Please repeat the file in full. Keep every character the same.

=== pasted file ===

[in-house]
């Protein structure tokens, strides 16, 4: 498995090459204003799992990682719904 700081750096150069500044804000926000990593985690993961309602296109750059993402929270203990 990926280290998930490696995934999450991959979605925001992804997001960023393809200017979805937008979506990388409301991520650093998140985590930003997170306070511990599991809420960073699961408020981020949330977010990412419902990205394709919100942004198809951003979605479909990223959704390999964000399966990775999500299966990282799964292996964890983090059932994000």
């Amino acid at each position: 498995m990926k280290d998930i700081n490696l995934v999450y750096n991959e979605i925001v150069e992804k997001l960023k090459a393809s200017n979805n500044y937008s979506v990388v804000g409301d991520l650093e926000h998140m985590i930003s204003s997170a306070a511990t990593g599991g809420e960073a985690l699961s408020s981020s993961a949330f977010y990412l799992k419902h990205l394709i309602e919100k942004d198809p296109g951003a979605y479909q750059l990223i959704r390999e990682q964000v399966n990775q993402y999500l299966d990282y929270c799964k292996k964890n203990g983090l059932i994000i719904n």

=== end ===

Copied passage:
[in-house]
């Protein structure tokens, strides 16, 4: 498995090459204003799992990682719904 700081750096150069500044804000926000990593985690993961309602296109750059993402929270203990 990926280290998930490696995934999450991959979605925001992804997001960023393809200017979805937008979506990388409301991520650093998140985590930003997170306070511990599991809420960073699961408020981020949330977010990412419902990205394709919100942004198809951003979605479909990223959704390999964000399966990775999500299966990282799964292996964890983090059932994000």
């Amino acid at each position: 498995m990926k280290d998930i700081n490696l995934v999450y750096n991959e979605i925001v150069e992804k997001l960023k090459a393809s200017n979805n500044y937008s979506v990388v804000g409301d991520l650093e926000h998140m985590i930003s204003s997170a306070a511990t990593g599991g809420e960073a985690l699961s408020s981020s993961a949330f977010y990412l799992k419902h990205l394709i309602e919100k942004d198809p296109g951003a979605y479909q750059l990223i959704r390999e990682q964000v399966n990775q993402y999500l299966d990282y929270c799964k292996k964890n203990g983090l059932i994000i719904n």